I have a three-day weekend coming up, and Deimos has a vet appointment on Friday afternoon, but that still gives me two days to go . . . somewhere.
Maybe I’ll go state parking again. Choke Canyon State Park supposedly has 9,999 reservation slots. I highly doubt that, but I’m very curious. Maybe I’ll go out there. It’s not like they’ll run out of reservation slots.
Or maybe I’ll just do what I’ve done most weekends and hide in my house.
In Gratuitous Amazon Link news, we’ve finally hit 2020. I know this because today’s link is the first book in Jenny Lawson’s Fantastic Strangelings book club, Follow Me to Ground, by Sue Rainsford. This was a creepy one, but obviously one I’d recommend, based on the fact that I’m including it as a Gratuitous Amazon Link. Neither Ada nor her father are human. They were constructed from twigs and branches and placed in the Ground, a patch of dirt with healing properties. Ada’s father is training her to use the Ground to heal, plans that suffer a major setback (to say the least) when Ada falls in love with one of the local humans, whom she and her father refer to as “Cures,” because almost all of their contact with them is when the humans come to them to be cured of an illness or injury. Apparently this book is magical realism, but I saw it more as something post-apocalyptic. To each their own, you know?
I probably have written about Guadalupe River State Park, but just figured that since that was my outing today, it can’t hurt to write again.
Back in the misty dawn of history, I used to go to Guadalupe River State Park up US Route 281 to State Route 46. This, combined with its mailing address in Spring Branch, made it feel like it was way out in the boonies (is boonies racist? I’ll leave it here for now).
So, when we wanted to go to a nearby state park, Thomas, Alex, and I used to go to Government Canyon State Park, which has a mailing address of San Antonio.
Then, at some point, it may have been due to my next-door-neighbors, I realized that if I go up Blanco Road to State Route 46, it’s not nearly such an arduous trek.
I just checked Google Maps, and Government Canyon is ever-so-slightly closer, but that route is way more inconvenient. As a result, I’ve been using Guadalupe River as my “local” state park.
There are a few places to walk there, but the biggest draw is the Guadalupe River, just like it says in the name. Today, Evelyn and I took the dogs up there to start to expose them to swimming. We got each of them to swim a bit, but none of them seemed really enthusiastic.
We then walked around in the park for a while to lessen the possibility of wet-dog smell in the car, and once the dogs, and my sandals, were dry, we headed home.
We definitely intend to take the dogs back to the river. We’ll being chairs and snacks this time (Evelyn has a canopy/pavilion thing we can sit under, too) and be prepared to hang out for a while. Maybe a few trips like that will have them more eager to spend time in the water.
Gratuitous Amazon Link time. Today we have Holes by Louis Sachar. I’d always heard great things about Holes, but couldn’t get focused enough to read it until I saw it in Half Price Books on my annual trip to buy myself a Christmas present. Unlike some of my annual Half Price Books books, this was definitely worth it.
I think this is my 6th post for today. Maybe it’s my 5th. I was, like, well, I can always look at the place where I paste all of my posts for the month for NaNoWriMo counting purposes, then I realized that I don’t copy that part of the post over because I feel that would artificially inflate my word count. I’m not even that sure if my Gratuitous Amazon Links should count.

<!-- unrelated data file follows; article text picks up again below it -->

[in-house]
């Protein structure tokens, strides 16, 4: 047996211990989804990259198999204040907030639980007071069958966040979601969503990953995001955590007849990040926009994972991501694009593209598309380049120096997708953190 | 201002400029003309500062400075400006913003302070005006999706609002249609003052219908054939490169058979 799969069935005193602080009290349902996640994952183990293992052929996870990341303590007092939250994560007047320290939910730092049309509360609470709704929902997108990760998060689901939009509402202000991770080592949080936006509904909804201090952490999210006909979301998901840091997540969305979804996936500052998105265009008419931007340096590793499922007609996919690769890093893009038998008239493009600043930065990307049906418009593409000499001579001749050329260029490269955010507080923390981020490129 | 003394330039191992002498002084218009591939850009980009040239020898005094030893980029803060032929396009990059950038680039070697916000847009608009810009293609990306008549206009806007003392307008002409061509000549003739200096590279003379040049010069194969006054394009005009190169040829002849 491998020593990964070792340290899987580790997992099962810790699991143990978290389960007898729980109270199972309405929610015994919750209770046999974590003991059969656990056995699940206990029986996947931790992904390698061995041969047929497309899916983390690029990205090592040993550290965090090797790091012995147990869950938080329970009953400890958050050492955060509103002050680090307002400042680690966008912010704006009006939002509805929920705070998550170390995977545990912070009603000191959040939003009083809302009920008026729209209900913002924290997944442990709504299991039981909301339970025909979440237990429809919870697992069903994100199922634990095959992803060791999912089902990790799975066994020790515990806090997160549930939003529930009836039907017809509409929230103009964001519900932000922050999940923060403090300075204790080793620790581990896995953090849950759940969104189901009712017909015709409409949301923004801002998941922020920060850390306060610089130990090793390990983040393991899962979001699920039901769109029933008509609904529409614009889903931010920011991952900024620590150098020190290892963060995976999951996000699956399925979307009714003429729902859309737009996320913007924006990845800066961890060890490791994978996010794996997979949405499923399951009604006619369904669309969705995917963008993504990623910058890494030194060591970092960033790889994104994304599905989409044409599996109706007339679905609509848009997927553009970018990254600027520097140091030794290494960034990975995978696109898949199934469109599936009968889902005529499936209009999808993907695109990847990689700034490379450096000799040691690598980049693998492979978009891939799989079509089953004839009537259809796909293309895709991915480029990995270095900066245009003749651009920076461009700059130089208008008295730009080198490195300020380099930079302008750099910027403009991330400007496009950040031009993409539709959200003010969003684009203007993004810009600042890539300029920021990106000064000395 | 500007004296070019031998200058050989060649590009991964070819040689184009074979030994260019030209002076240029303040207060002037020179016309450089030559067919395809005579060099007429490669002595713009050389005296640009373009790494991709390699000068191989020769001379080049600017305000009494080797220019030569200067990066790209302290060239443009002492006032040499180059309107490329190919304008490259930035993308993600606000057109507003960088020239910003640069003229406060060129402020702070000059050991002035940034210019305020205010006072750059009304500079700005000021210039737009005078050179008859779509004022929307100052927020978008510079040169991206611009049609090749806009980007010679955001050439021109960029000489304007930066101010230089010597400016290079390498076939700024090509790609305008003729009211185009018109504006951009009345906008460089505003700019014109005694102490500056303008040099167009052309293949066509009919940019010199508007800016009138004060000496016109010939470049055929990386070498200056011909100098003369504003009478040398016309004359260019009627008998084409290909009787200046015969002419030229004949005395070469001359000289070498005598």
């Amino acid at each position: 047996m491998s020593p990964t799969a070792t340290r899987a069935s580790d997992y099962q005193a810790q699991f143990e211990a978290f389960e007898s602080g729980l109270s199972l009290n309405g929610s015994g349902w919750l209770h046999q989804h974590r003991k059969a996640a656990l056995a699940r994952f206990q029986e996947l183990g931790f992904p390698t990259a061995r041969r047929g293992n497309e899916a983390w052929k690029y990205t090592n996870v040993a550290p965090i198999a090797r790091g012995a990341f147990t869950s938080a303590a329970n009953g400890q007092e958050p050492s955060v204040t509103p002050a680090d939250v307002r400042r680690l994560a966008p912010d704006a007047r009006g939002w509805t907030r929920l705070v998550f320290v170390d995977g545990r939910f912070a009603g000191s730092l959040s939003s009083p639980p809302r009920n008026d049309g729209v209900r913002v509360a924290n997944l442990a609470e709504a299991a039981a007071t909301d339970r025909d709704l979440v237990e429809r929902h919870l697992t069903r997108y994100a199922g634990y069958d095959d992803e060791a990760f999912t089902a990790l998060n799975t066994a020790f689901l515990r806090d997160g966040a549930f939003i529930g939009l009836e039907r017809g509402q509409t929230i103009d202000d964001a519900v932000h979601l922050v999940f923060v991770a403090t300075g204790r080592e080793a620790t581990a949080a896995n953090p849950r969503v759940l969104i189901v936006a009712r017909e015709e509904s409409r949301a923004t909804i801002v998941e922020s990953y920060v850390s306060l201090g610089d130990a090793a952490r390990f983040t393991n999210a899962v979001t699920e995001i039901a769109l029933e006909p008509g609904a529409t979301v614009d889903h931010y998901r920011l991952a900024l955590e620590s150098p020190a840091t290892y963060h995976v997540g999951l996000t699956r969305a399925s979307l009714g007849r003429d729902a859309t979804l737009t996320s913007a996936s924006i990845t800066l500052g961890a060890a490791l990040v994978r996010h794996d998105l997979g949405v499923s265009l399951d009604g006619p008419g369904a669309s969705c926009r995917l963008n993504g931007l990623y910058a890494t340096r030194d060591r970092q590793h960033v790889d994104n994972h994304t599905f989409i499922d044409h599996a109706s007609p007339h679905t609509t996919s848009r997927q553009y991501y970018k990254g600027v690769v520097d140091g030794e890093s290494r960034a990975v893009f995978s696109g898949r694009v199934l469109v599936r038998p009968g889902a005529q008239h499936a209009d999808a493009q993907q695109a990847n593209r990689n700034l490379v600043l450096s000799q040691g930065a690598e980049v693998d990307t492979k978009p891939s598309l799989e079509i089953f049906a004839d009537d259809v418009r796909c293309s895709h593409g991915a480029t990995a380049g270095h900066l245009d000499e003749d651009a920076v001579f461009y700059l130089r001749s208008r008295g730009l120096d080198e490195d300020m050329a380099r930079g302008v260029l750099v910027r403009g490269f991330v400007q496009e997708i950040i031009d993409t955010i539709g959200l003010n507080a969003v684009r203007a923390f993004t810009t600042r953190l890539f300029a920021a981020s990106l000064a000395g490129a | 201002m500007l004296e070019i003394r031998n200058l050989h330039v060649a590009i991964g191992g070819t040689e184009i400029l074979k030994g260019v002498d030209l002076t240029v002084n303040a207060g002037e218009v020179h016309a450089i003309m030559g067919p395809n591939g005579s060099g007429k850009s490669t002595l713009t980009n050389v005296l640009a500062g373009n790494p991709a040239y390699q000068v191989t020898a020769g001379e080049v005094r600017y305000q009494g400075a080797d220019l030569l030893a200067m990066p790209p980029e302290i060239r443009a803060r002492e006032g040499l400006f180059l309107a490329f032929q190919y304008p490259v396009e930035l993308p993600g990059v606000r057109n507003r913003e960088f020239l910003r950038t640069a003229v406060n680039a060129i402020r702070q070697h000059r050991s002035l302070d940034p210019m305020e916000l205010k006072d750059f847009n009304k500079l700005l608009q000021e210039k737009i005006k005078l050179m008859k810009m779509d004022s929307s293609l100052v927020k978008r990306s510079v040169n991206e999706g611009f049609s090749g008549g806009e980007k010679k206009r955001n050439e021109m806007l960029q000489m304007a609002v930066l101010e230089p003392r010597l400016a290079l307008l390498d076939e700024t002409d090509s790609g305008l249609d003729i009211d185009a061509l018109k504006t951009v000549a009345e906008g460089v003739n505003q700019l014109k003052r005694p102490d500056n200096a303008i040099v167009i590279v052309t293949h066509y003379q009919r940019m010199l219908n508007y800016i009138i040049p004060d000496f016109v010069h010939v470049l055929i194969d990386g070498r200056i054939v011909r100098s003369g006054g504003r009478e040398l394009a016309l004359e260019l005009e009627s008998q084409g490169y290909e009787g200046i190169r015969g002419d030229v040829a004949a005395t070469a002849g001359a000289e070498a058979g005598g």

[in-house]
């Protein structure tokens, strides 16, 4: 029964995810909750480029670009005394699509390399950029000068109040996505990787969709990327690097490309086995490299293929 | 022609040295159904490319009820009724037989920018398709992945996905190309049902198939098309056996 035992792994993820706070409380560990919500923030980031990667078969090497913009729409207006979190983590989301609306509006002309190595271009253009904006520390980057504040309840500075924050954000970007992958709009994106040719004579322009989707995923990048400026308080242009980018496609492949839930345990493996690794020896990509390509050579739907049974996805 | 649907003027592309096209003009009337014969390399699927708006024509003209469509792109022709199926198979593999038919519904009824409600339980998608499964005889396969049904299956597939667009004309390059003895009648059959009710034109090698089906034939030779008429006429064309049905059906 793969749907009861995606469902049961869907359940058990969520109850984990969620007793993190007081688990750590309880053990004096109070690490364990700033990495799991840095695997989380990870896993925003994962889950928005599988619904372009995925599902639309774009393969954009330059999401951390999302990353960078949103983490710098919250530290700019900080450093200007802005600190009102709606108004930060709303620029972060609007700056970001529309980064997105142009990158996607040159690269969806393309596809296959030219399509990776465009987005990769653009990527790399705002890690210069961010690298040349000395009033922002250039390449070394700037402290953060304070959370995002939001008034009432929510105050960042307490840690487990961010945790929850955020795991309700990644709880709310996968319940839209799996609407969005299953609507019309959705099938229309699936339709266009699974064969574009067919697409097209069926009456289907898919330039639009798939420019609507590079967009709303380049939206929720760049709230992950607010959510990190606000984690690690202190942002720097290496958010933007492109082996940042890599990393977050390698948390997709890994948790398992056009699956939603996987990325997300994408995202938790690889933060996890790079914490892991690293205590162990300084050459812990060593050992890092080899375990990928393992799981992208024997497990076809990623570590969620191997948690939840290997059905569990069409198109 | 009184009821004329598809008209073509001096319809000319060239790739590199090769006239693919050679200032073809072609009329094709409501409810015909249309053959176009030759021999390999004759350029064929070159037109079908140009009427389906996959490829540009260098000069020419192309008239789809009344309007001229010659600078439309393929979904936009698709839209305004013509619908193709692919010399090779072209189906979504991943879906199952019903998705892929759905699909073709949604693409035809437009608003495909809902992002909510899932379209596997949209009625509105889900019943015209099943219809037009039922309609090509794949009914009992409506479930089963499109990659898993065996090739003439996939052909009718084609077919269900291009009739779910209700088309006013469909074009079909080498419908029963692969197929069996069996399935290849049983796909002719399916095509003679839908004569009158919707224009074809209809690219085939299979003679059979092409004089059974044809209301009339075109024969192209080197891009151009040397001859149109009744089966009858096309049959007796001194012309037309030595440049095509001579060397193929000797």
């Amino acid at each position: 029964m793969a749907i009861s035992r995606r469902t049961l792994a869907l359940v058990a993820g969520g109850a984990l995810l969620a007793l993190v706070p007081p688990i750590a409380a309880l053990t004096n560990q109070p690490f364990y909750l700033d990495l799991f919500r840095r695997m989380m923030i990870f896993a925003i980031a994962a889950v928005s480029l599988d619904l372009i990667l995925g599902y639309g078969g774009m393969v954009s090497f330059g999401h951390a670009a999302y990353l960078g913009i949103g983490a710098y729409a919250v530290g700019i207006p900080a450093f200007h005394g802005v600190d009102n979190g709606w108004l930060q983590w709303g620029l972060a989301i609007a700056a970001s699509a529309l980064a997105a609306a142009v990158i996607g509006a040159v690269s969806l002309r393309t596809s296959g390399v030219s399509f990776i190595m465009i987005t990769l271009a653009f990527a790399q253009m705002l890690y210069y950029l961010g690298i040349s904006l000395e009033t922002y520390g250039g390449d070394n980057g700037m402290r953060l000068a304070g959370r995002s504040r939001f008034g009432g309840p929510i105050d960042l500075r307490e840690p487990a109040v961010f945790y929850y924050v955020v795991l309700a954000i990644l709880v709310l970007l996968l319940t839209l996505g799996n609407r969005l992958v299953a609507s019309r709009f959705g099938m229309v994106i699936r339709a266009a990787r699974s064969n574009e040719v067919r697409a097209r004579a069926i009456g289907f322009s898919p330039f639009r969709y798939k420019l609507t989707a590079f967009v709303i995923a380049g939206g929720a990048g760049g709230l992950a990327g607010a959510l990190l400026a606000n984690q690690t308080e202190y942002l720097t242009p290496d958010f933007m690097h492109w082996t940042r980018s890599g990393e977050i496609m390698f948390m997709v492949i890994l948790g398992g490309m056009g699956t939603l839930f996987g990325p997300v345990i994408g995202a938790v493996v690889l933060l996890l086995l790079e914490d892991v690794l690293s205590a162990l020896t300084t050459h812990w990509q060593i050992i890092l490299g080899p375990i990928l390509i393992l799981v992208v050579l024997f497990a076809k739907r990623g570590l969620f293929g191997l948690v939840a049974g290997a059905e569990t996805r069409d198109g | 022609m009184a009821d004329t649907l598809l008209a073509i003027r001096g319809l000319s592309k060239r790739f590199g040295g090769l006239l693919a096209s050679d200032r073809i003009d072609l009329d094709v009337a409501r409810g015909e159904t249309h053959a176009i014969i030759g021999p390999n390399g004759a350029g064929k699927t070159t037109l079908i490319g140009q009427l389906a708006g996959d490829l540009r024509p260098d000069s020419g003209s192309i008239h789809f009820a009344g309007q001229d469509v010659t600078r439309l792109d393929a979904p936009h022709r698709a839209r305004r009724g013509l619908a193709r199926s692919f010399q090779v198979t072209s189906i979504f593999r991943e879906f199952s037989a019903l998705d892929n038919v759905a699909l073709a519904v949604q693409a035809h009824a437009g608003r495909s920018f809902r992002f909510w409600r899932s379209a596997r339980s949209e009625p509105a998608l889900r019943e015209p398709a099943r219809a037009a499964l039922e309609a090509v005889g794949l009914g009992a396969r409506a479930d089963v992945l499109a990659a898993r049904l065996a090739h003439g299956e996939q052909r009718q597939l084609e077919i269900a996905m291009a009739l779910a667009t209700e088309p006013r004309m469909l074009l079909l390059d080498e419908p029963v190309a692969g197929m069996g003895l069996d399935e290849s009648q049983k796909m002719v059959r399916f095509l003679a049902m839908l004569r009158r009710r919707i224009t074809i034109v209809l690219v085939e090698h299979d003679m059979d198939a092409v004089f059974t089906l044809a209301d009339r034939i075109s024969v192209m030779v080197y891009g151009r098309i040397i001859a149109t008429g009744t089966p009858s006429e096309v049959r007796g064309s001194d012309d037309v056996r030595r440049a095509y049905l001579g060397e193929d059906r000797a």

Agh. Never mind. Longhorn Cavern.
First, a warning. Since I had Mila with me, I couldn’t go in to buy a ticket for the tour, so I haven’t taken the tour yet. I do intend to sometime. Whenever I have the time and energy to go all the way to Burnet again.
I wouldn’t’ve been able to take her on the cavern tour anyhow (I just double-checked that with the tour website), so I definitely didn’t take the tour.
There are three things that make the park interesting. The first is kind of standard if you’ve been around here very long — the hiking trails. It was pretty warm, and while I’m getting Mila used to strangers, she was a little tense with strangers, since she was so far from home (I’ll bet that Burnet smells different from San Antonio to a dog). I’m hoping that she’ll get better about that, since I want to be able to use her as a travel buddy. As a result, we didn’t get to see all of the trails. We did the trail near the cavern entrance, and the Backbone Ridge Nature Trail. The Backbone Ridge Nature Trail connects the second interesting point:
There are a number of Civilian Conservation Corps (“CCC”) structures in the park. I believe that I’ve gone through this before, but given the nonlinear nature of this blog, I’ll do it here. The CCC was one of Franklin D. Roosevelt’s New Deal programs, and it may have been the one that was most popular with the general population. The men who worked for the CCC were housed in camps and given food, work uniforms, medical care, and an income that works out to less than $3 per hour in today’s money, quite a lot of which were sent to the men’s families.
The CCC was employed in building flood-prevention structures, reforestry, and also in building structure to improve public lands, including parklands. There are three CCC structures at Longhorn Cavern State Park. One, the administration center, is next to the visitor center at the park. This building has a deck that is reachable without going into the building, so Mila and I went up there. There is a cabin, and an observation tower. The cabin is used for storage and the observation tower had this metal spiral staircase that I didn’t like the looks of, so we didn’t go up there.
And, of course, the third thing is the cavern itself. Mila and I walked down to the entrance of the cavern, which has stairs and arches and things that I think are also by the CCC.